"Hand in hand with covetousness goes its close companion -- invidia or envy -- which hates to see other men happy. . .It begins by asking, plausibly, "Why should not I enjoy what others enjoy?" and it ends by demanding, "Why should others enjoy what I may not?". . .[envy] is a destroyer; rather than have anybody happier than itself, it will see us all miserable together.
In love, envy is cruel, jealous and possessive. My friend and my marriage partner must be wholly wrapped up in me and must find no interests outside me. That is my right. No person, no work, no hobby must robe me of any part of that right. If we cannot be happy together, we will be unhappy together, but there must be no escape into pleasures that I cannot share. If my husband's work means more to him than I do, I will see him ruined rather than preoccupied; if my wife is so abandoned as to enjoy Beethoven or dancing or anything else that I do not appreciate, I will so nag and insult her that she will no longer be able to indulge those tastes with a mind at ease. If my neighbors are able to take pleasure in intellectual interests that are above my head I will sneer at them and call them by derisive names because they make me feel inferior, and that is a thing I cannot bear. . .Let justice be done to me, though the heavens fall and the earth be shot to pieces.
If avarice is the sin of the haves against the have-nots, envy is the sin of the have-nots against the haves. If we want to see what they look like on a big scale, we may say that avarice has been the sin of the Anglo-Saxon democracies, and envy the sin of Germany. Both are cruel -- the one with a heavy, complacent, and bloodless cruelty; the other with a violent, calculated, and savage cruelty. But Germany only displays in accentuated form an evil of which we have plenty at home.
The difficulty about dealing with envy is precisely that it is the sin of the have-nots, and that, on that account, it can always find support among those who are just and generous minded. . .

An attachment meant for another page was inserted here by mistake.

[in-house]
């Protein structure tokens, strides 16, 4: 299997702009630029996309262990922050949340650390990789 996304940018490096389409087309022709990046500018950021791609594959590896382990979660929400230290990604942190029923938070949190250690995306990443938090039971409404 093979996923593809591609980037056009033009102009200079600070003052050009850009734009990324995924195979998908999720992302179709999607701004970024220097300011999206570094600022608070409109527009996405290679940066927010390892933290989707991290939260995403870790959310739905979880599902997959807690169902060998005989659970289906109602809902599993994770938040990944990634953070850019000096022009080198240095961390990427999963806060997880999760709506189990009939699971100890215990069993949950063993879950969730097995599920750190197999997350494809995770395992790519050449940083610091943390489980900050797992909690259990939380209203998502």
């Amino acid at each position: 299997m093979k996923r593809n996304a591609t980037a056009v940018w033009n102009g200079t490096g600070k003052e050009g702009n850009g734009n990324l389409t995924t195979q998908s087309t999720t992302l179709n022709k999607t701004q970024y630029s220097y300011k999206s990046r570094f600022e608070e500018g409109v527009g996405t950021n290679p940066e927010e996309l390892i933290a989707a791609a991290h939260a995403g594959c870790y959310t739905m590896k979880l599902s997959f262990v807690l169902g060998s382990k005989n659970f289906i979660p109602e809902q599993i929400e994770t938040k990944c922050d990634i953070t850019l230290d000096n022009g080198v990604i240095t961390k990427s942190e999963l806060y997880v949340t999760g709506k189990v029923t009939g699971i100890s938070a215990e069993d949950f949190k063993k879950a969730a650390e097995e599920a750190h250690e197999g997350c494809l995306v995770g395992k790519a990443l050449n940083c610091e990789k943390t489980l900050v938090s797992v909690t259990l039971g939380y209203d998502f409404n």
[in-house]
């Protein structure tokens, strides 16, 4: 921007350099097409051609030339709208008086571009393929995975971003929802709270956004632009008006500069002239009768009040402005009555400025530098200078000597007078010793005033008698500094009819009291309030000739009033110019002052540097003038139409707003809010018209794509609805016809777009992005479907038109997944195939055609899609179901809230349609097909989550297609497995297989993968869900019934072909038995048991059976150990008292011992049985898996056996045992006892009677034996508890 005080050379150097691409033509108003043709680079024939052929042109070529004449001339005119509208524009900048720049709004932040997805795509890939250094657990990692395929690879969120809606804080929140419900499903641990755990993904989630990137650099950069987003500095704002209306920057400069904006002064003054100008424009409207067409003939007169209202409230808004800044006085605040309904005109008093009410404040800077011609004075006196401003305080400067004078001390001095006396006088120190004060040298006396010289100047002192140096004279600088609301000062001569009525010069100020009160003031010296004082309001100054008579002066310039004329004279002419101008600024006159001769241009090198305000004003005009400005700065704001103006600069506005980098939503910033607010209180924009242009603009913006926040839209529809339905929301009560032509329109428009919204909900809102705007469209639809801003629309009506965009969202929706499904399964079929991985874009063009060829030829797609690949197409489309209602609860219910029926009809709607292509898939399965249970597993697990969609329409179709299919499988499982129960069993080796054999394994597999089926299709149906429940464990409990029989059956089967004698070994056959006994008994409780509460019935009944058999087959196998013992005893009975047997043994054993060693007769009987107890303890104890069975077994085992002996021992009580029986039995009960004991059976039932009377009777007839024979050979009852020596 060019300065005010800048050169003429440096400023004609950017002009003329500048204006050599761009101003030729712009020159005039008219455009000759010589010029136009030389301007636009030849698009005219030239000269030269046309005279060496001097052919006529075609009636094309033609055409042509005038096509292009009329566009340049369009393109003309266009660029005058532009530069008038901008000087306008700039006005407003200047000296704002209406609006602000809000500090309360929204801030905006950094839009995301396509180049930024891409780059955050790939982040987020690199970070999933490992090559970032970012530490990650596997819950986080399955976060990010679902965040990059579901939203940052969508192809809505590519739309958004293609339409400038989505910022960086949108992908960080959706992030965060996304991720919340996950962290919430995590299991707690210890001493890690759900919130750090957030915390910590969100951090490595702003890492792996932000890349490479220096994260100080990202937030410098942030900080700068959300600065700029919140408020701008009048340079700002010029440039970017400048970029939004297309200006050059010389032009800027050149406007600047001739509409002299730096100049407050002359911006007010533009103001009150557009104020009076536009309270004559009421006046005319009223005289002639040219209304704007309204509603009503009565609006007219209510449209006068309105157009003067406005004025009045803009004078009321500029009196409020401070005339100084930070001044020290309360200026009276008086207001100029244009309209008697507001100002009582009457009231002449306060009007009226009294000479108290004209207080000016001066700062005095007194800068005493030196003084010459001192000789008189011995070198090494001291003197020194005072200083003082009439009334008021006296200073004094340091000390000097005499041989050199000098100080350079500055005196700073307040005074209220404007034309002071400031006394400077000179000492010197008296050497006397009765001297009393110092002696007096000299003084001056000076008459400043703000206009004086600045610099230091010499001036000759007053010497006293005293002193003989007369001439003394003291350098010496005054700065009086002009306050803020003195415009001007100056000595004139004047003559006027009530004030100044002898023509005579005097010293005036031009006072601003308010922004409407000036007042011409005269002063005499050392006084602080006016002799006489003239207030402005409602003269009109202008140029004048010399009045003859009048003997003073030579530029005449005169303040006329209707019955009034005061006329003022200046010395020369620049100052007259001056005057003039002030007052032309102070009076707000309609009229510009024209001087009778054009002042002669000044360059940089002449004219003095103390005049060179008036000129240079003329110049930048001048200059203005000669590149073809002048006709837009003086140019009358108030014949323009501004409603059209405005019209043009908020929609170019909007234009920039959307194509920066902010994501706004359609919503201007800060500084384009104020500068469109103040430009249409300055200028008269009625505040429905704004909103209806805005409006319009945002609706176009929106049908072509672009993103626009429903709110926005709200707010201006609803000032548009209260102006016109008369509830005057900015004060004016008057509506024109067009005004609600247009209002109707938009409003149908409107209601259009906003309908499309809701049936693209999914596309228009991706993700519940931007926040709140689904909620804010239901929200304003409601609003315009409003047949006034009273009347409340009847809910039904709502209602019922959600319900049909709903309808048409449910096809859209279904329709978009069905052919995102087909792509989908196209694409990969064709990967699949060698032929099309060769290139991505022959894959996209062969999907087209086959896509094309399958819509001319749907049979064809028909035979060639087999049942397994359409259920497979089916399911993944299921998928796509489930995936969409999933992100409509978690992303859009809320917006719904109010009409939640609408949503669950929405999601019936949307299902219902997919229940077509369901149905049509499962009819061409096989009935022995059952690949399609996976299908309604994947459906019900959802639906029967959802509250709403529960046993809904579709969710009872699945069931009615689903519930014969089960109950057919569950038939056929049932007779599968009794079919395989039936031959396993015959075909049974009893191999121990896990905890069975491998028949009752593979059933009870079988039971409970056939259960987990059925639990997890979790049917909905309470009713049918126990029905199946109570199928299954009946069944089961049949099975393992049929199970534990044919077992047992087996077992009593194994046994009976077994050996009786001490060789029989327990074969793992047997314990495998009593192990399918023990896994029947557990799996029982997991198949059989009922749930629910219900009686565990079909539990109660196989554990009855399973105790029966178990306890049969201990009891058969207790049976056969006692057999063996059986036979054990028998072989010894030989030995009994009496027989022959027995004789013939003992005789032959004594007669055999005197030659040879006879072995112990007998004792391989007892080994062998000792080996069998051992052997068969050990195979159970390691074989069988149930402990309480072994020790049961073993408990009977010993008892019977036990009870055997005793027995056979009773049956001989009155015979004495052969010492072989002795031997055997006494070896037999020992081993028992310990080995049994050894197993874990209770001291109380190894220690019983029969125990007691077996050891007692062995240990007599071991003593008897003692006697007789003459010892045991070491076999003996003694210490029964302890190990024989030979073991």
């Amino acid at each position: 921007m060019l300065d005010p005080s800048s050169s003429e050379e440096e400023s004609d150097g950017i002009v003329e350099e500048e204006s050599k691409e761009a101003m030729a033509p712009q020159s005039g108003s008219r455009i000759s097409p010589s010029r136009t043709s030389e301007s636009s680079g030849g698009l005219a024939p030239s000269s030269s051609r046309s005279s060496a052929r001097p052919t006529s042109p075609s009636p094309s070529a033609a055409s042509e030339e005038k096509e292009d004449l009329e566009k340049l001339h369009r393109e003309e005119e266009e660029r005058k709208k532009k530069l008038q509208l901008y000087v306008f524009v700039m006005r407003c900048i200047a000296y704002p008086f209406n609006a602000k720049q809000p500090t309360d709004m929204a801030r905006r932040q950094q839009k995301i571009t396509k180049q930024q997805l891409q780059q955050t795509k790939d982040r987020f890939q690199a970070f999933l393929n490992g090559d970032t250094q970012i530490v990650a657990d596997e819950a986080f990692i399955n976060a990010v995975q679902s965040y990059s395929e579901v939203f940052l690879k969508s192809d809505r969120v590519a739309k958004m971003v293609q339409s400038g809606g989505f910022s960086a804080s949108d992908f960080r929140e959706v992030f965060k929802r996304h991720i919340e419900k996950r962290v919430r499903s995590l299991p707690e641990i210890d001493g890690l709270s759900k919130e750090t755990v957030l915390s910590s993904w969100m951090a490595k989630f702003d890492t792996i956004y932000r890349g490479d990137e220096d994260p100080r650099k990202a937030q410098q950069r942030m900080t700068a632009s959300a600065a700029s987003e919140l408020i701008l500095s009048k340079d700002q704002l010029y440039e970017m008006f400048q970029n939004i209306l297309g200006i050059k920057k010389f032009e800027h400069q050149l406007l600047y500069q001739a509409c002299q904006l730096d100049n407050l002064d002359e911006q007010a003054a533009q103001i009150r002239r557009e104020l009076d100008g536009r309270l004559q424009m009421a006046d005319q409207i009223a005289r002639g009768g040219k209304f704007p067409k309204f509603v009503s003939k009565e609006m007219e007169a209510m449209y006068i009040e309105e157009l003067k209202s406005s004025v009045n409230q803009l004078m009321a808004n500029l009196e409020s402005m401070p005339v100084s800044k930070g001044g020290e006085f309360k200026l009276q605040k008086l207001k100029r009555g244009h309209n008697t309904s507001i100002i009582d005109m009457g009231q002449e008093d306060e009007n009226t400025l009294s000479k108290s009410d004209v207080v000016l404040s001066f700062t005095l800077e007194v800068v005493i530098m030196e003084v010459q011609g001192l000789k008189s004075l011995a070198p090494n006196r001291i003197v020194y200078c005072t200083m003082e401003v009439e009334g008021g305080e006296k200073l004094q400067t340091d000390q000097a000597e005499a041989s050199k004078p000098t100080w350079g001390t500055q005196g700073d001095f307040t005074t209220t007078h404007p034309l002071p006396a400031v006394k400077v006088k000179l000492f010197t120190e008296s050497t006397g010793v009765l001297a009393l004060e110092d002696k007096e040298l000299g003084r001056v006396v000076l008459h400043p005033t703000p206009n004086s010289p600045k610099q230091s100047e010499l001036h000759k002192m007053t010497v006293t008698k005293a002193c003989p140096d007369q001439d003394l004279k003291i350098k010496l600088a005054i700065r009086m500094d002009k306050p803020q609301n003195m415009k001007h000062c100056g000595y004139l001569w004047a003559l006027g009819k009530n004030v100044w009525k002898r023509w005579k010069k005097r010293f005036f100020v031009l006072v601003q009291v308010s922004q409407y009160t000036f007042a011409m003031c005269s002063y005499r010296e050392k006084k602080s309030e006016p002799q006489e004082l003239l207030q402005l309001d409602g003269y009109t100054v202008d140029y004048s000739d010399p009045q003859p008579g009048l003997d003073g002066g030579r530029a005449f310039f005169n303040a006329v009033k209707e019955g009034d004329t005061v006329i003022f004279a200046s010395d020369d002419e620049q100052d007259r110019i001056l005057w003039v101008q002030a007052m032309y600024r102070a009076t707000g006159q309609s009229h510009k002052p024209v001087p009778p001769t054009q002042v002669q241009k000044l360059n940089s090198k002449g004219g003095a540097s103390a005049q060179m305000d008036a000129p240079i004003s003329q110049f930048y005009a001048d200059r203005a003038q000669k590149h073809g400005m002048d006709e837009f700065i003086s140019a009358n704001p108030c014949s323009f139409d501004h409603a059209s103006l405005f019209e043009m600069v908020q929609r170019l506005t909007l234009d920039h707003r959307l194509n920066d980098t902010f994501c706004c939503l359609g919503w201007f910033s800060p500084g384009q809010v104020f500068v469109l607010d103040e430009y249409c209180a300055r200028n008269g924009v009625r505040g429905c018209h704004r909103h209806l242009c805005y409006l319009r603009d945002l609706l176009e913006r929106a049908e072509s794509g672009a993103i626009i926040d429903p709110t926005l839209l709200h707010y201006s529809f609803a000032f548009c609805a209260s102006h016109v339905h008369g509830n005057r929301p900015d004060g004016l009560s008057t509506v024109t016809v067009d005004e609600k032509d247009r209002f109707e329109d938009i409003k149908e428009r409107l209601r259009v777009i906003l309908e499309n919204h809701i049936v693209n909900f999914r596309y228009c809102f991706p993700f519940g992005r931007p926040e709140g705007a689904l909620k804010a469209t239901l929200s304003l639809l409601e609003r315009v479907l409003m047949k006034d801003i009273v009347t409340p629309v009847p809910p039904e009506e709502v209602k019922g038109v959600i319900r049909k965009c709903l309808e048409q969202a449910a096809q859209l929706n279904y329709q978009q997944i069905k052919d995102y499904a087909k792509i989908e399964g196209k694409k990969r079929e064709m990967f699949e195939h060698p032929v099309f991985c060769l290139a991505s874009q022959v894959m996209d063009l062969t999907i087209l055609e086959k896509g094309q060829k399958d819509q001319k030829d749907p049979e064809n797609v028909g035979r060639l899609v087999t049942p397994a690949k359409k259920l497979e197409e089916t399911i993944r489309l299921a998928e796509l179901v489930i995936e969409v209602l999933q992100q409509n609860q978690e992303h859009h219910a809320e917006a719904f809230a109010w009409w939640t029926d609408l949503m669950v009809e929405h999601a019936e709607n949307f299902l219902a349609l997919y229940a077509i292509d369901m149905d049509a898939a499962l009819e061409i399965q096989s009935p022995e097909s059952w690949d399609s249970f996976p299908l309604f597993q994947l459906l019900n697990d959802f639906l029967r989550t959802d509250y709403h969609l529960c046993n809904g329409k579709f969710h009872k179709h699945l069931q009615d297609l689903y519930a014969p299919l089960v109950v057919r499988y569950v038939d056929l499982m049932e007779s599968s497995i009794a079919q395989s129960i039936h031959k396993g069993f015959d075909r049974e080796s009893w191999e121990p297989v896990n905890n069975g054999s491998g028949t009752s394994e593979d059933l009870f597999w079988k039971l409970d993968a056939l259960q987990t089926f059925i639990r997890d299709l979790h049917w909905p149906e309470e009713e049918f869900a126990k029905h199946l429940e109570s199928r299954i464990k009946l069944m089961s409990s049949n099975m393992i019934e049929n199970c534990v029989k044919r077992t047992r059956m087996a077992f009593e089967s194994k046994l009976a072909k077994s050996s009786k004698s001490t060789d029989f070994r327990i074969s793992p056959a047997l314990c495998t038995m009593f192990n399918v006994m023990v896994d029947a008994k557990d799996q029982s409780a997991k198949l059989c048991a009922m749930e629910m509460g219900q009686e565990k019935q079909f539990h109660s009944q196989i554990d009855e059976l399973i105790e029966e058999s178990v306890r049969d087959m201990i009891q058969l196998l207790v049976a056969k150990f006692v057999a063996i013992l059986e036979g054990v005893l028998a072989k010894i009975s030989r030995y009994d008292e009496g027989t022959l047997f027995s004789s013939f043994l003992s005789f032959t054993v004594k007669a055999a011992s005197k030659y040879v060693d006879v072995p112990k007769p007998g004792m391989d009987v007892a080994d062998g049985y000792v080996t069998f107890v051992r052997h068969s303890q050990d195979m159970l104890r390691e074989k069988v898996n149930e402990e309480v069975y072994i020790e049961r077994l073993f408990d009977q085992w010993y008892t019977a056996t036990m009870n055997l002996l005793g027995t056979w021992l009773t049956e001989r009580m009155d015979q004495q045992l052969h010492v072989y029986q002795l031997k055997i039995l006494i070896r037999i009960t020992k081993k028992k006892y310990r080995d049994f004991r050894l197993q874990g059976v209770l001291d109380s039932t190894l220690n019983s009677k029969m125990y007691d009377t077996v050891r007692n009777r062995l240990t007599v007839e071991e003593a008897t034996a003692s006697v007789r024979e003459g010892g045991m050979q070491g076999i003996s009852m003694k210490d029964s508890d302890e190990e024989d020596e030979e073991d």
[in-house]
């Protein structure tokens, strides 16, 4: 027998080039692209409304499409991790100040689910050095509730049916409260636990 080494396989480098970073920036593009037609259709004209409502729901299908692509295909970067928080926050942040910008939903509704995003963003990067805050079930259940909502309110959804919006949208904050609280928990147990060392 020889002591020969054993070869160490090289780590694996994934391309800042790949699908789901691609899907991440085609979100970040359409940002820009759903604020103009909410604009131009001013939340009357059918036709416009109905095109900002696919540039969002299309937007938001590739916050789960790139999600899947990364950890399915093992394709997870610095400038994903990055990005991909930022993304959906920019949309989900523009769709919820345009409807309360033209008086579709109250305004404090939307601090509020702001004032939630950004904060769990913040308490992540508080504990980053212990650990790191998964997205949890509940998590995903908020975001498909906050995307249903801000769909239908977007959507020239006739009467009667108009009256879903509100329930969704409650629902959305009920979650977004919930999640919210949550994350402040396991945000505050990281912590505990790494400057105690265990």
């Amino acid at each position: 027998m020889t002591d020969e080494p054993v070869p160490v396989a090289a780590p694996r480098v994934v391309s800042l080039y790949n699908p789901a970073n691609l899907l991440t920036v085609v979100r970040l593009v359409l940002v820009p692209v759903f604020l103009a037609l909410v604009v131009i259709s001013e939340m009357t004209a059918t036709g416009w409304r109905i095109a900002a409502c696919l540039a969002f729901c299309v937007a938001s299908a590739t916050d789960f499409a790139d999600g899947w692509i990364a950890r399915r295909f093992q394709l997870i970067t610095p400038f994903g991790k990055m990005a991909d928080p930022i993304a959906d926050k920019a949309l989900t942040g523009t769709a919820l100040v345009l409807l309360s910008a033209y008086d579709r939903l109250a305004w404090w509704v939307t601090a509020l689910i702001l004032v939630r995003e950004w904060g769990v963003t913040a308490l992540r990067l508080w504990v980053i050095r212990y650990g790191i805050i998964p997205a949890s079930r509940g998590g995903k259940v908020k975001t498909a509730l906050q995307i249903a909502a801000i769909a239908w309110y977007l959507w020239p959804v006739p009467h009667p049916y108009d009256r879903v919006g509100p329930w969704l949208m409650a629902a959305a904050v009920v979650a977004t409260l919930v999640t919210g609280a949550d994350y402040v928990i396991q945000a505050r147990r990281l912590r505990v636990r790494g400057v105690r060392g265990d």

. . .The sixth deadly sin is named by the Church acedia or sloth. In the world it calls itself tolerance; but in hell it is called despair. It is the accomplice of the other sins and their worst punishment. It is the sin that believes in nothing, cares for nothing, seeks to know nothing, interferes with nothing, enjoys nothing, loves nothing, and remains alive only because there is nothing it would die for. We have known it far too well for many years. The only thing perhaps that we have not known about it is that it is a mortal sin. . .
. . .sloth is in a conspiracy with envy to prevent people from thinking. Sloth persuades us that stupidity is not our sin, but our misfortune; while envy, at the same time, persuades us that intelligence is despicable. . ."
also a passage from CS Lewis (The Magician's Nephew):
"That is what happens to those who pluck and eat fruits at the wrong time and in the wrong way. The fruit is good, but they loathe it ever after. . .If any Narnian, unbidden, had stolen an apple and planted it here to protect Narnia, it would have protected Narnia. But it would have done so by making Narnia into another strong and cruel empire like Charn, and not the kindly land I mean it to be."